the ruler's subjects of their oath of allegiance, to ex-
communicate the ruler or impose the interdict upon
him, or to cause the forfeiture of his lands and goods.
Perhaps the most powerful statement on this matter
is the bull of Innocent IV, ad extirpanda, in 1252,
which caps the decision of the Fourth Lateran Council
(1215) to excommunicate any ruler who did not imple-
ment the will of the Church.

The interpretation of heresy as a civil offense
punishable by death had been given legal basis by
Emperor Frederick II (Constitutions of Melfi, 1231),
and Innocent IV, in his bull, Cum adversus haereticam
of 1245, sanctioned the Emperor's view
with papal approval. Charles V developed an imperial
heresy law for the Holy Roman Empire in 1523 which
remained valid for more than a century. The absolute
need for political and religious unity in the interest
of the whole community is clearly presupposed. The
magistrate thus serves the whole community in elimi-
nating heretics. The right to determine the doctrinal
boundaries of orthodox faith therefore became exceed-
ingly important. Catholics and Protestants were alike
in agreeing that right belief is necessary for salvation.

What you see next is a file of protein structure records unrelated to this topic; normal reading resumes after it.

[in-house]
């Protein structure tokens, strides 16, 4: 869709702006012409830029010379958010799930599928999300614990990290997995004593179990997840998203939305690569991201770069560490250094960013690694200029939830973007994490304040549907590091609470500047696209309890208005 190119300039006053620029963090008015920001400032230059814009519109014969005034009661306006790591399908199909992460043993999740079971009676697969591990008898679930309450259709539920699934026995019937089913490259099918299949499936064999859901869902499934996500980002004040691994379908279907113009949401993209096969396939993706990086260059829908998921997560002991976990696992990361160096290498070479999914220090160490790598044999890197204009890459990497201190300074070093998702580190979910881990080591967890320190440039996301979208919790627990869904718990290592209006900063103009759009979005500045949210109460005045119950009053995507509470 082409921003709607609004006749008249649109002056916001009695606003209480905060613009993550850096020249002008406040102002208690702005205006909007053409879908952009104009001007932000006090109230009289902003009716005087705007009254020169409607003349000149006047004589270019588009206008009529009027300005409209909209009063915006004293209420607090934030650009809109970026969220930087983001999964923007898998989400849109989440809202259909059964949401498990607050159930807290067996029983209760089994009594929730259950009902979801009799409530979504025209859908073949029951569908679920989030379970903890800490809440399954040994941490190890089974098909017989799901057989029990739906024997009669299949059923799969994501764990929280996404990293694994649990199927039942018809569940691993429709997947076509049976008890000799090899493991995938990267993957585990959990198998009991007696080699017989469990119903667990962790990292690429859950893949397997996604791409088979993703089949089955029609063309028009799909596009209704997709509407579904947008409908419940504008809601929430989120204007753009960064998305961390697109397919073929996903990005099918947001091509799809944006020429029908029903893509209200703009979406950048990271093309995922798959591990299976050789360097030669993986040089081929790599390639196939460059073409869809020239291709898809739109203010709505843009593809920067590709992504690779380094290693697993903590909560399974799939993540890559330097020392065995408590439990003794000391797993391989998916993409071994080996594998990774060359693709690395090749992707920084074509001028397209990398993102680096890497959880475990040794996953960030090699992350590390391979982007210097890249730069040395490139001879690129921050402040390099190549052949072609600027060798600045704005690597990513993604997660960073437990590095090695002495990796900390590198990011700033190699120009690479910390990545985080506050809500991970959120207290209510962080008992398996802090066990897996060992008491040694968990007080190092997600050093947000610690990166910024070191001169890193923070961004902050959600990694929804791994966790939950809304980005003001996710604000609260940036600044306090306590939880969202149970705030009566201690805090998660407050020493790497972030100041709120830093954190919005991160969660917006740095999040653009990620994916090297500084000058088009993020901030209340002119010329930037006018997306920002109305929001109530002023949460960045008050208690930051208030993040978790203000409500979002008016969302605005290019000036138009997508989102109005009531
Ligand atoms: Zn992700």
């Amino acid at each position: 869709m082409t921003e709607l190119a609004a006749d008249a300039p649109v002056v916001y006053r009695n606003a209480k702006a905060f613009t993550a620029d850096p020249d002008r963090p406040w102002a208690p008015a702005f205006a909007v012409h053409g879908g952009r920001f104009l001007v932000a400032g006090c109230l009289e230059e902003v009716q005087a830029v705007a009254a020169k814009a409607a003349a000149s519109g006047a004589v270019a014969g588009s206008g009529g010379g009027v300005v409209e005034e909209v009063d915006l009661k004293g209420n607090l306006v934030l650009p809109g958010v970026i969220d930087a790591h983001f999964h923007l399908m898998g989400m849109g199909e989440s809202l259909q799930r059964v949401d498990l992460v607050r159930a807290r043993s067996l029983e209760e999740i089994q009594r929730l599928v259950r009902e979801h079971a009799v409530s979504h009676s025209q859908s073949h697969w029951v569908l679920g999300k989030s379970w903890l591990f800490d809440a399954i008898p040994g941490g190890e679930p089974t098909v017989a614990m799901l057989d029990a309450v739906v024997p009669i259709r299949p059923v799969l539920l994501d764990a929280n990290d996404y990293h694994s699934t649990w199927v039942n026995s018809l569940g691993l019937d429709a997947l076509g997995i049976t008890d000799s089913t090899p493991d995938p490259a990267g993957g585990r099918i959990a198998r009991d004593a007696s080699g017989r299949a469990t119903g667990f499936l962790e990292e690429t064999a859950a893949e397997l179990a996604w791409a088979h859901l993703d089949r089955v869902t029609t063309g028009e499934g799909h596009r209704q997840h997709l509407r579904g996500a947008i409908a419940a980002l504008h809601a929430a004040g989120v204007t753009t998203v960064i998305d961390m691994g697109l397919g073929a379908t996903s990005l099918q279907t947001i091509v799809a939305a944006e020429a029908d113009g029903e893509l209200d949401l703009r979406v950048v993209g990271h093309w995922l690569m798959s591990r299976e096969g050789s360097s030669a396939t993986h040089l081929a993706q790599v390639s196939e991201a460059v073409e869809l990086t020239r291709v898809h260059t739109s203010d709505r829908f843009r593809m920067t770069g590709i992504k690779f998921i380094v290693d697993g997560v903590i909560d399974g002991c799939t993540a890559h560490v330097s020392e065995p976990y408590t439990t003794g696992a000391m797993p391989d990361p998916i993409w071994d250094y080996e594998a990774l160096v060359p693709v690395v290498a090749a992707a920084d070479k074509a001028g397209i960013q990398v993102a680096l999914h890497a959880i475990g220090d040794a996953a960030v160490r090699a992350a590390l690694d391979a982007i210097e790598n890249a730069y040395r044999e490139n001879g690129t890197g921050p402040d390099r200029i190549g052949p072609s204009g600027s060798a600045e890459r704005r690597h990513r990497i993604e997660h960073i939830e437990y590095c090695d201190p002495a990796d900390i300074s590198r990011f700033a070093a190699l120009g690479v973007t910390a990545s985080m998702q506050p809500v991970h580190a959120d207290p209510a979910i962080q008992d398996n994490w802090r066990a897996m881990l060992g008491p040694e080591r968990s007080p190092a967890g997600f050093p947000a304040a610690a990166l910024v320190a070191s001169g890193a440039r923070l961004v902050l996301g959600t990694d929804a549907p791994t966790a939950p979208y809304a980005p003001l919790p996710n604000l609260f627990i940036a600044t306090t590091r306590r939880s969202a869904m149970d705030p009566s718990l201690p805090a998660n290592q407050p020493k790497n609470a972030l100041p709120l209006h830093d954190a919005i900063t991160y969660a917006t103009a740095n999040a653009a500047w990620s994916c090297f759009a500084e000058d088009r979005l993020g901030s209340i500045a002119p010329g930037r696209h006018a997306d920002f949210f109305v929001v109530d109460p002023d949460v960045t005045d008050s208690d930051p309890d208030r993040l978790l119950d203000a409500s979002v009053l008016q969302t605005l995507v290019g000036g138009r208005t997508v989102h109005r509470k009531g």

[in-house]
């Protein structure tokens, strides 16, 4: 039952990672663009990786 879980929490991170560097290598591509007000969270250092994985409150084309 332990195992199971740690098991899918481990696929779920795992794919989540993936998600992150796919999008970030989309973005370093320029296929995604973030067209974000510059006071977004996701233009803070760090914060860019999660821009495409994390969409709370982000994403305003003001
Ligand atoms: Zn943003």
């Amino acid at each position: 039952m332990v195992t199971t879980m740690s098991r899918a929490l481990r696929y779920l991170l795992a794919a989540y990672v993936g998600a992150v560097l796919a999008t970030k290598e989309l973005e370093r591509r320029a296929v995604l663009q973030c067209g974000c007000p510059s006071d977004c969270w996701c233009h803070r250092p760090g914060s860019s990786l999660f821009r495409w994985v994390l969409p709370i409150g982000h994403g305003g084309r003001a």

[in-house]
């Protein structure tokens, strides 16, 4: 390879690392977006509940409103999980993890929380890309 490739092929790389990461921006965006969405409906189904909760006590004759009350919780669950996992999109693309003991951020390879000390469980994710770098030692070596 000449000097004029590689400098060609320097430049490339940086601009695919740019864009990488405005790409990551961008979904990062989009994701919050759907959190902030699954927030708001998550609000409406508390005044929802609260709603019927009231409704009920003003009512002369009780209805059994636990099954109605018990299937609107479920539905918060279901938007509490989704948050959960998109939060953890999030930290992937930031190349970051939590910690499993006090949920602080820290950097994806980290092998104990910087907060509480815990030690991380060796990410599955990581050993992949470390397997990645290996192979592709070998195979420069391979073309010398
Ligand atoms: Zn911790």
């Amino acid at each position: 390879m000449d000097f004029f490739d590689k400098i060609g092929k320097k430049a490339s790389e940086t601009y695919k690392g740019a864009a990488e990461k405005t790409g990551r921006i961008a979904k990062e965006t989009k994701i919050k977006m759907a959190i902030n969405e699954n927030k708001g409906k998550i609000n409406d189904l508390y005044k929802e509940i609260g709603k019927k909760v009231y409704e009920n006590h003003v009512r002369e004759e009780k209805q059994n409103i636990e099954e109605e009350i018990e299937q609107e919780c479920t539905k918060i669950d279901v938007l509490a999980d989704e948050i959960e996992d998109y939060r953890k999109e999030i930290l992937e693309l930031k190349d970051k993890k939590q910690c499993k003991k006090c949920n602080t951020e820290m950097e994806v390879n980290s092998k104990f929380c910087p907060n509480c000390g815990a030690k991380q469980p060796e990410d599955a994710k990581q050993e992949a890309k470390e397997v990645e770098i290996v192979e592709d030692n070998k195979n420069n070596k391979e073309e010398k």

Renaissance thinkers, however, saw an ever increasing
disagreement on what constituted “right” belief.

There was opposition both within and without the
churches to their treatment of heresy, and the Renais-
sance produced literature advocating the toleration of
dissent. The literary debate came largely at the hands
of the humanists. Some of these men were no longer
content to seek solutions to religious and ethical ques-
tions within the elaborate dogmatic and legal structures


of the Scholastic Roman church. Inner conviction came
to the fore. Theology should be simplified and virtually
reduced to ethics, and only the very minimum of
dogma essential to salvation ought to be required of
any man. These men were anti-traditional, anti-
Scholastic, and, in some senses, anti-theological in in-
clination. In consequence, they were incensed at the
viciousness with which the churches persecuted the

In their writings of opposition, various humanists
differed from each other with respect to approaches
and goals. The burning of Servetus at Geneva on Octo-
ber 27, 1553, evoked numerous protests. Sebastian
Castellio wrote a strong complaint in his De haereticis
(1554). His argument was for religious toleration and
liberty of thought. He was quite prepared to see the
Church's truth relativized. Minus Celsus wrote a simi-
lar treatise some years later, In haereticis coercendis
... (1577). Celsus was not sympathetic with Castellio's
relativizing Christian truth and argued simply that the
death penalty for heresy ought to be abolished. If the
magistrate wishes to imitate Christ, he must show
mercy, not the iron fist. Religion is spiritual, and the
miles christianus is restricted to spiritual weapons. “We
have as little right to burn 'Arians' (anti-Trinitarians)
and Anabaptists,” he wrote, “as the Pope has to punish